Renal disease

Among clinical conditions outside of cardiovascular disease, renal dysfunction has one of the most important and greatest independent effects on NP levels. Renal function definitely needs to be carefully considered during the clinical interpretation of NP levels. Blood levels of NPs are directly and closely correlated with kidney function even in the absence of heart failure with levels rising as renal performance declines [53]. In addition, at any given level of renal function, BNP and NT-proBNP levels tend to be higher in patients with abnormal ventricular function. In the case of BNP, clearance from the body is complicated [54]. There are specific clearance receptors (NP c-receptor) that are largely responsible for removal of BNP (Fig. 5). Neuropeptidases, in the plasma and the renal tubular epithelium, also degrade BNP to a modest degree. In addition, BNP is cleared by the kidney. In contrast, NT-proBNP is primarily cleared by the kidneys. This would suggest that this NP may be more affected by renal disease, but results discussed below do not support this conclusion. Nevertheless, these clearance pathways indicate that blood levels of BNP and NT-proBNP will be increased when renal impairment is present [55].
Fig. 5

Proposed renal mechanisms to account for increased levels of BNP in patients with chronic kidney disease [54]. NP natriuretic peptide receptors located on the renal tubular cells, GTP guanine triphosphate, cGMP cyclic guanine monophosphate

In the extreme case of end-stage renal disease (ESRD) where endogenous renal function is essentially absent, BNP and NT-proBNP levels are significantly increased. The picture is further complicated by the common occurrence of cardiovascular disease in patients with ESRD and patients with less renal impairment in the form of chronic kidney disease (CKD). Given that NPs are influenced by ventricular mass and cardiac function, both of which may be disturbed in ESRD and CKD, cardiac and renal factors both contribute to elevated levels of these biomarkers [56]. It is well known that left ventricular mass increases with progression of renal disease and that there is a high prevalence of left ventricular dysfunction in patients with advanced renal failure [57, 58]. These considerations help explain why NPs also reflect the prognosis of patients with CKD [59].

A number of studies have considered the optimal use of NPs in the diagnosis of acute dyspnea when renal dysfunction is present. First, in a substudy of the Breathing Not Properly Multinational study, McCullough et al. [38] have clearly shown that heart failure is more common among patients with dyspnea who also have advanced CKD. They found that BNP level was strongly and independently associated with heart failure when holding all other predictors equal. Second, they found that the optimal cutoff for BNP to aid in the diagnosis of heart failure in dyspneic patients was significantly influenced by the degree of renal dysfunction present. Estimated GFR (eGFR) was available in 1,452 of the 1,586 study patients (91.6%). Patients with an eGFR <15 ml/min/1.73 m2 or who were on dialysis therapy were excluded from the analysis. The following raw and log–log transformed correlations were found between BNP and eGFR values, r = −0.19 and r = −0.17, respectively, for those with heart failure and r = −0.20 and r = −0.31, respectively, for those without heart failure (both P < 0.0001). Patients were divided into eGFR groups and mean BNP levels were reported. For patients with a final diagnosis of heart failure, those with eGFR (ml/min/1.73 m2) ≥90 had a mean BNP of 562 pg/ml, 60–89 the mean BNP was 648 pg/ml, 30–59 the mean BNP was 746 pg/ml, and <30 the mean BNP was 851 pg/ml. For patients without a final diagnosis of heart failure, the mean BNP levels in these eGFR groups were 85, 132, 297, and 285 pg/ml, respectively. The areas under the receiver-operating characteristic curve and optimum cut-points for BNP was 0.91 (71 pg/ml), 0.90 (104 pg/ml), 0.81 (201 pg/ml), and 0.86 (225 pg/ml) for these same eGFR groups, respectively. These investigators concluded that renal function correlated sufficiently with BNP to influence the optimal cut-point for this biomarker in the diagnosis of acute dyspnea, particularly when eGFR was <60 ml/min/1.73 m2.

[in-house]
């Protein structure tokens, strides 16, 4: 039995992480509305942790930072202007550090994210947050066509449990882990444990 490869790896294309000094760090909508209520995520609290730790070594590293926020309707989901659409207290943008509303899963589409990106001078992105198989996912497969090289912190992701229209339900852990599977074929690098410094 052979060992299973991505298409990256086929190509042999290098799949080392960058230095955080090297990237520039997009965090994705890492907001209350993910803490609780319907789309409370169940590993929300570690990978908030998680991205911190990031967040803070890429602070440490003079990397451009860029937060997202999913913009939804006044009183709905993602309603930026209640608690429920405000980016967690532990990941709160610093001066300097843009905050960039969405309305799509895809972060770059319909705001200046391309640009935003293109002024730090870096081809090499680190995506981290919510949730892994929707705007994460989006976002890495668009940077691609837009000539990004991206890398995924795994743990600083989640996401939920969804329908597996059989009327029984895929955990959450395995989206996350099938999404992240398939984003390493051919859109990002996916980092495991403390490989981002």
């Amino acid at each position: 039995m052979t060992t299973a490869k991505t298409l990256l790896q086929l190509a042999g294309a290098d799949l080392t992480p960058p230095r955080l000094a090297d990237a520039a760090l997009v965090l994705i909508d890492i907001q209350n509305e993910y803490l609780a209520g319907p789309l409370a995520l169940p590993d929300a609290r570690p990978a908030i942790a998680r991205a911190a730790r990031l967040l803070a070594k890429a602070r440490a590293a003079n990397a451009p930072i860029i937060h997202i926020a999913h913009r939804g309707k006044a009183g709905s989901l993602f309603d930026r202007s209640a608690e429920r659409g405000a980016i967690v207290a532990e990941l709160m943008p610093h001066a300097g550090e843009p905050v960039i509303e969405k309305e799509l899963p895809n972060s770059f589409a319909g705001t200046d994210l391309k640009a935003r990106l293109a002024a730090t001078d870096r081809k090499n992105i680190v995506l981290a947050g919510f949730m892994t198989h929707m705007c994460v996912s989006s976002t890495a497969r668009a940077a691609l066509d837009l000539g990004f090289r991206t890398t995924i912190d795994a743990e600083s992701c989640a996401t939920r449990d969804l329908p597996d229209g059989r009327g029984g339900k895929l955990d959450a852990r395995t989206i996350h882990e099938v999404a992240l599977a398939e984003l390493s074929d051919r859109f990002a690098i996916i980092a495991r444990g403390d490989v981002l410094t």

NT-proBNP levels are also influenced by renal function. deFilippi et al. [60] studied the influence of renal function on the interpretation of NT-proBNP values used in the differential diagnosis of patients with acute dyspnea. They found that the proportional increase in NT-proBNP was similar to that for BNP in patients with renal insufficiency. They reported data on median NT-proBNP values seen in patients with dyspnea, with and without heart failure at different levels of renal function. In patients with heart failure compared to those without heart failure (both with impaired renal function, eGFR <60), the median NT-proBNP was 5,305 pg/ml compared to 1,331 pg/ml (P = 0.001). In patients with heart failure versus those without heart failure (both without significant renal dysfunction, eGFR ≥60), NT-proBNP was 2,916 pg/ml versus 451 pg/ml (P = 0.001). Despite this relationship with renal function, no routine adjustment in the age-adjusted cutoffs for NT-proBNP is needed in patients presenting with dyspnea [32]. Age acts as an adjustment for renal dysfunction, but for younger patients <50 years old, who have severe CKD, a cut-point of 1,200 pg/ml for NT-proBNP may be more reasonable [32].